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Revista de Biología Tropical

On-line version ISSN 0034-7744Print version ISSN 0034-7744

Rev. biol. trop vol.54 n.2 San José Jun. 2006


Bacillus thuringiensis in caterpillars and associated materials collected from protected tropical forests in northwestern Costa Rica

César Rodríguez-Sánchez1,2, Ana Sittenfeld1, 4*, Daniel H. Janzen5 & Ana M. Espinoza1, 3

1 Centro de Investigación en Biología Celular y Molecular, Universidad de Costa Rica, Ciudad Universitaria Rodrigo Facio, San José, Costa Rica.

2 Present Address: Fachbereich Biologie/Chemie. Abteilung Mikrobiologie, Universität Osnabrück. Barbarastr.11. D-49069, Osnabrück. Germany.

3 Escuela de Fitotecnia, Facultad de Agronomía, Universidad de Costa Rica, Ciudad Universitaria Rodrigo Facio, San José, Costa Rica.

4 Facultad de Microbiología Universidad de Costa Rica, Ciudad Universitaria Rodrigo Facio, San José, Costa Rica.
* Corresponding author: Tel.:+506-207 3194; Fax.:+506 207 3190;

5 Department of Biology, University of Pennsylvania, Philadelphia, 19104. USA.

Received 16-VII-2004. Corrected 08-VIII-2005. Accepted 07-XI-2005.

Abstract. Bacillus thuringiensis (Bt) synthesizes crystalline inclusions that are toxic to caterpillars (Lepidoptera) and other orders of invertebrates. Materials associated with 37 caterpillars from 16 species, collected while feeding on 15 different species of host plants in dry, cloud and rain forests located in the Área de Conservación Guanacaste in northwestern Costa Rica, were examined for the presence of Bt. From a total of 101 derived samples, 25 Bt isolates were cultured: 56% from host plant leaves, 8% from caterpillar guts and 36% from caterpillar fecal pellets. Bt was isolated from at least one sample in 38% of the systems constituted by the food plant, gut and fecal pellets corresponding to a single caterpillar. Four different morphologies of crystalline inclusions were observed, with bipyramidal and irregular crystal morphologies being the most prevalent. Rev. Biol. Trop. 54(2): 265-271. Epub 2006 Jun 01.

Key words: Bacillus thuringiensis, caterpillars, food plants, insect guts, fecal pellets, conserved wildlands.

Caterpillars are predominantly plant-eating insects of tropical living foliage (Schultz 2002). They consume many different species of bacteria and fungi derived, among other sources, from soil, fecal material and decomposed remains from conspecifics and other species of animals that come in contact with the foliar materials they ingest. This horizontally acquired, as well as vertically transmitted microbial community established within their guts, is known to play a vital role in their nutrition, development, reproduction and fecundity (Cruden et al. 1987, Dow 1992, Harris 1993, Giron et al. 1995, Cazemier et al. 1997). The gut cavity of a caterpillar is a complex microhabitat with respect to nutrients, toxins, oxygen levels, speed of transit, pH and redox potentials (Dow 1992, Johnson and Felton 1996, Johnson and Barbehennb 2000). Despite all these sources of heterogeneity, once in the gut, a given microbe could be considered either a resident that multiplies on the resources available, a waif passing through in an act of dispersal, or an entomopathogen that gains yet more resources by killing the insect.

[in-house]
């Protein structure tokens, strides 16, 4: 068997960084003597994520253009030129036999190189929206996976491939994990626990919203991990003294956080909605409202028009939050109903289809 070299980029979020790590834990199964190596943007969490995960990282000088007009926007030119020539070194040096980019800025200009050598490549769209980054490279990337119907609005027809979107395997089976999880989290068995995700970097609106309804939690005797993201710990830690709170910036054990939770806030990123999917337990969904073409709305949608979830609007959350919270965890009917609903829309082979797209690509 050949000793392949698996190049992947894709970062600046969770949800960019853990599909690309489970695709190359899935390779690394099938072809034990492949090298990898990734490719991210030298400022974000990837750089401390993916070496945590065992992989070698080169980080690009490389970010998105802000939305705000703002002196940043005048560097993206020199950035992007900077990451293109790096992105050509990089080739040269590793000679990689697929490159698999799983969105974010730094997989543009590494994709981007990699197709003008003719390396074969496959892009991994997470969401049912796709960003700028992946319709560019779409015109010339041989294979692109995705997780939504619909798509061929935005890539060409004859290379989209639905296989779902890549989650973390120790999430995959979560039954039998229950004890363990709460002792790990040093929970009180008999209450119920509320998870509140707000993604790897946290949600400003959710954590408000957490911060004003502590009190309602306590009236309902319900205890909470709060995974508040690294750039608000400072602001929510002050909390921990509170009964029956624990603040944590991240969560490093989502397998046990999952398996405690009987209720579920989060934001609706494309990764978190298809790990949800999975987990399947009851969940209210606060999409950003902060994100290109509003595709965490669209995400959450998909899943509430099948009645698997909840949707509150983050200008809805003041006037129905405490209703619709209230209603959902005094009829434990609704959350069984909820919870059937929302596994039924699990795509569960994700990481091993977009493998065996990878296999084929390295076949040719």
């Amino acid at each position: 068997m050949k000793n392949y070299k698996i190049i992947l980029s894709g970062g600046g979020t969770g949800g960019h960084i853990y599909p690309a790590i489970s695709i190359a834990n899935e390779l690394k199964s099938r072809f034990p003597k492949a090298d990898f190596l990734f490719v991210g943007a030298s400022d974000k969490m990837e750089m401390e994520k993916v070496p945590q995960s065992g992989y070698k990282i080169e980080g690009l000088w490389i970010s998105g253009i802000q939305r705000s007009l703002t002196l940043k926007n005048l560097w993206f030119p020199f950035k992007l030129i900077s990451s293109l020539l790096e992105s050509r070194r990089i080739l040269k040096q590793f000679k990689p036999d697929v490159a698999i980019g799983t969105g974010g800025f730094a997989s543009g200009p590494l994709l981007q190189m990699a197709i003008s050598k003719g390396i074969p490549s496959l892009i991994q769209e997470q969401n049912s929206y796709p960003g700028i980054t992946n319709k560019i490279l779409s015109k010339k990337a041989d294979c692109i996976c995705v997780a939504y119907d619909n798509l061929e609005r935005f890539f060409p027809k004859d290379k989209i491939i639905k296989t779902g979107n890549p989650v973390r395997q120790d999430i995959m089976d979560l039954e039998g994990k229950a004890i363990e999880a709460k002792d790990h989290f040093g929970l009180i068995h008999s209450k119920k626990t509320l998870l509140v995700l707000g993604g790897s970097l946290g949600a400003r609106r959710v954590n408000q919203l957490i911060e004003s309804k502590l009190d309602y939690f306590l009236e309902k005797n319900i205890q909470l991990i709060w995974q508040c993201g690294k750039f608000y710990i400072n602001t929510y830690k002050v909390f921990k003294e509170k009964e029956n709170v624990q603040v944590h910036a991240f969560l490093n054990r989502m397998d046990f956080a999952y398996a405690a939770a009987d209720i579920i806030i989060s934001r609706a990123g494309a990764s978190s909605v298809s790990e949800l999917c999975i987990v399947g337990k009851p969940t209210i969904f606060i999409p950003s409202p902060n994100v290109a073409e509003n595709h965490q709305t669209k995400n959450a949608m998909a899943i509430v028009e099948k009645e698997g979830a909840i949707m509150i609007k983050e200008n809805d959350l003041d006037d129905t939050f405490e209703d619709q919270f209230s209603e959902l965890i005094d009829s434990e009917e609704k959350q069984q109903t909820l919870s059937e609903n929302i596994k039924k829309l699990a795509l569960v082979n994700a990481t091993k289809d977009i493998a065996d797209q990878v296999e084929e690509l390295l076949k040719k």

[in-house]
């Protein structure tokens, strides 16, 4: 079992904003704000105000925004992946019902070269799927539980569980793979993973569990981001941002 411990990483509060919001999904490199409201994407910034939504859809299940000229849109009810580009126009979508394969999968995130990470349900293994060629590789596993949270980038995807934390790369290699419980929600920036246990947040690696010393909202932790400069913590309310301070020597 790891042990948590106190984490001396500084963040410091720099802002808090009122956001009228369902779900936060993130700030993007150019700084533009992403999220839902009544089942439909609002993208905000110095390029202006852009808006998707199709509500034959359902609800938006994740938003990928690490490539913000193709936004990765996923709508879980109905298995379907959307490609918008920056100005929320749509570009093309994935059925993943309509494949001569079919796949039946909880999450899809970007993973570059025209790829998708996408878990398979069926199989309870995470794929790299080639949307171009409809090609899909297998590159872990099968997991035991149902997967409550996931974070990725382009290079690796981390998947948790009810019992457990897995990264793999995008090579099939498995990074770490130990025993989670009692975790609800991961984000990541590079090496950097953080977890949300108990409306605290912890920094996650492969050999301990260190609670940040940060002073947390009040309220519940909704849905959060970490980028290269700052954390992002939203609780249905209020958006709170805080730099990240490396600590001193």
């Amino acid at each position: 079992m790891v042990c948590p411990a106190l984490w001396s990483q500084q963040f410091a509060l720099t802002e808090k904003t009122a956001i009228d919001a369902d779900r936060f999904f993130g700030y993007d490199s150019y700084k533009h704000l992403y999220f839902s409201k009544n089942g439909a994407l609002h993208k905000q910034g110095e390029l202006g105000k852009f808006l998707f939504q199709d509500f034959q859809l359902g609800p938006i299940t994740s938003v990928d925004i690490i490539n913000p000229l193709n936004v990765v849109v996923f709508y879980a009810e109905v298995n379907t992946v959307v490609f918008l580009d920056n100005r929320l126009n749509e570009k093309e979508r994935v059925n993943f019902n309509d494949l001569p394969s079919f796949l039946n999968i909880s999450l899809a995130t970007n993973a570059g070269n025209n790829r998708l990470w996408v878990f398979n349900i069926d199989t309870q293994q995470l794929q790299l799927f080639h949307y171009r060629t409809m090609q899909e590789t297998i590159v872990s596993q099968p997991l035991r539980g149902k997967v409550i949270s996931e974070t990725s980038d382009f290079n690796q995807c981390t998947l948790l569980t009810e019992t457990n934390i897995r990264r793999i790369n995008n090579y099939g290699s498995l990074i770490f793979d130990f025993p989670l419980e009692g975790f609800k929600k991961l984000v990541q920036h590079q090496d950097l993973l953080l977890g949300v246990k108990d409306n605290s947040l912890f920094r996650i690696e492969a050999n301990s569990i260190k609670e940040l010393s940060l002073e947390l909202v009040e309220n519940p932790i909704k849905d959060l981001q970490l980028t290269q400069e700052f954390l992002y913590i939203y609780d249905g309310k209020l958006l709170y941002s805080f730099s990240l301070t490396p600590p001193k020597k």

Some of the δ-endotoxins (Cry proteins) and Cyt proteins from Bacillus thuringiensis (Bt) exhibit high toxicity and specificity against insects, some parasitic nematodes, mites and protozoa (Schnepf and Crickmore 1998). The hemolymph and carcasses of such susceptible insects constitute a favorable environment for the growth of Bt populations (Aronson et al. 1986). On the other hand, some δ-endotoxins have not yet been associated with insecticidal action, but with other interesting biological activities (Misuki et al. 1999). Bt has been isolated from many sources, e.g., from soil (De Lucca et al. 1981, Ohba and Aizawa 1986), live and dead insects (Damgaard et al. 1998), stored grains (Meadows et al. 1992), foliar surfaces (Smith and Couche 1991, Misuki et al. 1999), water bodies (Ichimatzu et al. 2000), marine sediments (Maeda et al. 2000) and activated sludge (Misuki et al. 2001). The widespread distribution of apparently dormant Bt in nature (Martin and Travers 1989), the ecological roles it may play in soil ecosystems and the potential interactions of this microorganism with caterpillars in tropical forests are still poorly understood issues. In preliminary experiments (Sittenfeld et al. 2002), Bt has been isolated from midgut of Automeris zugana caterpillars collected in the Área de Conservación Guanacaste in northwestern Costa Rica (Janzen 2000). This study reports on the isolation of Bt from caterpillar guts, fecal pellets and host plants collected in different protected ecosystems (dry, rain and cloud tropical forests) as a contribution to the better understanding of Bt ecology in relation to lepidopterans in wildland environments.

Materials and methods